Property tax increase would

Published 12:00 am Friday, November 9, 2001

help county schools


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Superintendent of Pike County Schools Dr. John Key said it would be a good idea to have a countywide school system. But he doesn’t see that happening.

He also said eliminating taxes on necessary items such as food and medicine would be a good idea.

That could happen – if.

If the residents of Pike County were willing to raise property tax to help finance education instead of depending on unstable income and sales taxes, the county school system would be on sounder footing and the elimination of taxes on necessary items could happen.

Key spoke to the Brundidge Rotary Club and told the Rotarians renewal of property tax will come up shortly after the first of the year and he would like to see the taxes increased from 9.7 mills to at least a 10-mill break-even point.

"Property taxes are reevaluated every two years," he said. "At 9.7 mills, the Pike County Schools are already in the hole," he said.

Local school districts are expected to provide at least 10 mills for education. Those that are not collecting 10 mills are washing a portion of state support in order to finance the additional .3 mills.

Key said the problem with state support for education is that it depends on sales and income taxes.

"The economy drives those taxes," he said. "When there is a downturn in the economy, we have proration. The state is saying ‘We made a mistake in what we can give, so you’ve got to give it back. If the local support is not there, that means layoffs because there is no place to cut in our budget and education suffers."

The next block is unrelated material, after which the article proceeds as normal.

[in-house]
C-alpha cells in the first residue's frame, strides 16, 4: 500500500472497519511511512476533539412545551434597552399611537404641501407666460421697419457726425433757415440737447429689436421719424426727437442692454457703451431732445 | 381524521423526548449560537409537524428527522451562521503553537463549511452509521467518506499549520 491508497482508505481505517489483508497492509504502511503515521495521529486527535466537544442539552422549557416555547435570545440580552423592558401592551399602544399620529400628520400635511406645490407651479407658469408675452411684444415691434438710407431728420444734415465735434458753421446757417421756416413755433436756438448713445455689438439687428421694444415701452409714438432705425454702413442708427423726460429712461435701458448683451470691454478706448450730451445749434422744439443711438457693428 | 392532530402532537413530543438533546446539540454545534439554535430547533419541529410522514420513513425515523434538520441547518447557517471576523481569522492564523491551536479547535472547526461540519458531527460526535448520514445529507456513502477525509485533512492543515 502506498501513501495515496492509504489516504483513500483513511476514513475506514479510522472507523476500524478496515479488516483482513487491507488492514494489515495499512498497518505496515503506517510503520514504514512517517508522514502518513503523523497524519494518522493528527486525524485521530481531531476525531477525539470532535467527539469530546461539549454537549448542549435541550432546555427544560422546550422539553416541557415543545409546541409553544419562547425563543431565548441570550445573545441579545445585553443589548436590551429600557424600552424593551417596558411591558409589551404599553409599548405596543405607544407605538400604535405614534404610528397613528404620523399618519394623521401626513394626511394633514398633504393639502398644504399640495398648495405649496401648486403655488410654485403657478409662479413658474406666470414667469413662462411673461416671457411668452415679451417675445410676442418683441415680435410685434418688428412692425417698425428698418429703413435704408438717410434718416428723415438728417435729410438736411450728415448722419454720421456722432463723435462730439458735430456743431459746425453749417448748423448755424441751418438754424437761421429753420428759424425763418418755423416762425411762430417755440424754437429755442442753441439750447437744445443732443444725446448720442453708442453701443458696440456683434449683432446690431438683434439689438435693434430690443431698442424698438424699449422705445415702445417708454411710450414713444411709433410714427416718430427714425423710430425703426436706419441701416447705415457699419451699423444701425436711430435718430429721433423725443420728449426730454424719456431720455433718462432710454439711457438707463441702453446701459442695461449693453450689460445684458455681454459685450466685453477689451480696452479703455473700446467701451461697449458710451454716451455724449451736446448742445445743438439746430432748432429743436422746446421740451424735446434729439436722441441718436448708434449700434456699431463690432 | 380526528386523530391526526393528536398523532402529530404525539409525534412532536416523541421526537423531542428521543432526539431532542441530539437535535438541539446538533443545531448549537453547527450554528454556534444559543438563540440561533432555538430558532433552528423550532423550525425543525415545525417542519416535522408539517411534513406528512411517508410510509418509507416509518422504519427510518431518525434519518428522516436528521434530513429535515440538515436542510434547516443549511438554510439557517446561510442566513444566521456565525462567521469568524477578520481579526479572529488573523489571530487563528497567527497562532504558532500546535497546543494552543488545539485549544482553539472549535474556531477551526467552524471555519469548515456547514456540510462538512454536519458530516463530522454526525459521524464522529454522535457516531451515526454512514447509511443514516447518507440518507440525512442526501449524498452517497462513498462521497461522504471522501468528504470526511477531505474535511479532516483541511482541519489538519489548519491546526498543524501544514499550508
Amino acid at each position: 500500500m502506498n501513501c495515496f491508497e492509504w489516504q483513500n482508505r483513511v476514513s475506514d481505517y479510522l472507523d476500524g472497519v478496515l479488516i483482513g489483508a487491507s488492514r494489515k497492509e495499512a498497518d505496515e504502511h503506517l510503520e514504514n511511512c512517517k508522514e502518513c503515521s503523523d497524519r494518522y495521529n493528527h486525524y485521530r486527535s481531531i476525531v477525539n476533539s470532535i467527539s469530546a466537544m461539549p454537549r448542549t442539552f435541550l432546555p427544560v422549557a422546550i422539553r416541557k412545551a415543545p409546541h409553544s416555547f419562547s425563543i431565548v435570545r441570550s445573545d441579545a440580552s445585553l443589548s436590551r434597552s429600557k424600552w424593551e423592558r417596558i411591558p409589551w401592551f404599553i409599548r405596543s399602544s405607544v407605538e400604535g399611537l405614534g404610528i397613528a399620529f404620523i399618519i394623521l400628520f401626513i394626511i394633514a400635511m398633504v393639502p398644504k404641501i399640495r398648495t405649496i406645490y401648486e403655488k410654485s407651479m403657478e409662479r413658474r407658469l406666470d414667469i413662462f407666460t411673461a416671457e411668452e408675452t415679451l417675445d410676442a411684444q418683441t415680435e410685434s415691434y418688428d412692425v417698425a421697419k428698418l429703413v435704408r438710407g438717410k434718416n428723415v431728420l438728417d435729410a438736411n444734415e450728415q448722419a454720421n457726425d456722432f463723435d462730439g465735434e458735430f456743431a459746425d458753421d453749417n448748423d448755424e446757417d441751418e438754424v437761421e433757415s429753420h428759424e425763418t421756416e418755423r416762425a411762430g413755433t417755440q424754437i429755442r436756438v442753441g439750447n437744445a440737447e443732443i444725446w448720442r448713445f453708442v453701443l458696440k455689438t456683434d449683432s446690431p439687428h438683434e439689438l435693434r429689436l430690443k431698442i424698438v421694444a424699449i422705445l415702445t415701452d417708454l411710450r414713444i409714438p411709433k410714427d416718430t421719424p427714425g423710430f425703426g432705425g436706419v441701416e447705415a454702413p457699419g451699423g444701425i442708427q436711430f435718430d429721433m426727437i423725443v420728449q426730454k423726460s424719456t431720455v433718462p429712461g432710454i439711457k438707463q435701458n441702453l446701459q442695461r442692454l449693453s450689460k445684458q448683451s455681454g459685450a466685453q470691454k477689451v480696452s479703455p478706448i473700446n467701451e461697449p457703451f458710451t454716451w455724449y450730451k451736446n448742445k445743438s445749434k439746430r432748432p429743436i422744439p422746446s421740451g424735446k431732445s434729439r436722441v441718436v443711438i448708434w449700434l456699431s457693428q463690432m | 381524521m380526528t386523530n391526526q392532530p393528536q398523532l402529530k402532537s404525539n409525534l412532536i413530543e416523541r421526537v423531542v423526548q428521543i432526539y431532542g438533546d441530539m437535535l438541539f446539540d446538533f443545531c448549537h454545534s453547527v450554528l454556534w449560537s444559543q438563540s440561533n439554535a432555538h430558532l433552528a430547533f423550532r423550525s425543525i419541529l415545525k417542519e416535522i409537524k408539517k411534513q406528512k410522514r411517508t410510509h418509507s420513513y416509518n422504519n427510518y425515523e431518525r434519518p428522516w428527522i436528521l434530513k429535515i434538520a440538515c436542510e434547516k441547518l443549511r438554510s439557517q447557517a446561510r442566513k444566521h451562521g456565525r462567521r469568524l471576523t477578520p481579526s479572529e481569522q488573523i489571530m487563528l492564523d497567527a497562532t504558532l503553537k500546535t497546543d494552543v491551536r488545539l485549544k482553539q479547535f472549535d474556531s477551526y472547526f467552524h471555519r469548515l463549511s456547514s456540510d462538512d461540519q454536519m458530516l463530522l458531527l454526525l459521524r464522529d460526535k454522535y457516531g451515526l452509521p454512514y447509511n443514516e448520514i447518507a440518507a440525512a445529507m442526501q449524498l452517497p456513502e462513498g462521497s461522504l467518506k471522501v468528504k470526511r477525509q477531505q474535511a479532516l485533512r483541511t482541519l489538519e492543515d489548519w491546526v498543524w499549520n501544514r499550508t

Key said schools in the United States are expected to educate and then do more.

"We are the only country in the world with extracurricular activities for our students," he said. "In countries like Germany, France and England, sports and clubs are undertaken by the cities."

Also, Key said parents in the United States often don’t put the emphasis on education that parents in other counties do.

"We often give lip service to education," he said and cited an example in Peachtree City, Ga. where parents were asked to come to a school work session. Some parents came with a rake or a hoe. Others just came. The parents of Japanese students came with hoes, rakes and shovels – and flowers, bulbs and shrubs."

Key said increasing the property tax and is best hope for education in Alabama, at this time. Income and sales taxes will not provide the quality of education the children of the state deserve.

"It the sensible thing to do," he said. "Education is an investment in the future and we must make a better commitment to that investment."

State Rep. Alan Boothe was also a guest of the Rotarians Wednesday and Key turned over the "pleasure" of drawing the winner of two Alabama and Auburn football tickets to the "politician."

"Alan’s a politician," Key said, laughing. "I just have to run for my job."

Key compared a politician to a baby’s diaper.

"You have to change both frequently and for the same reason," he joked.

Politicians do a good job of pulling rabbits out of a hat, but pulling out a winner of Iron Bowl football tickets takes courage on the part of any politician.

However, Boothe, who got the tickets for the Rotarians, didn’t hesitate in pulling out the winning tickets.

Bob Williamson, a deputy with the Pike County Sheriff’s Department was the lucky winner of the football tickets and $100 in cash.

Caleb Tew won $100 and Ira Thompson and David Reed each won $50.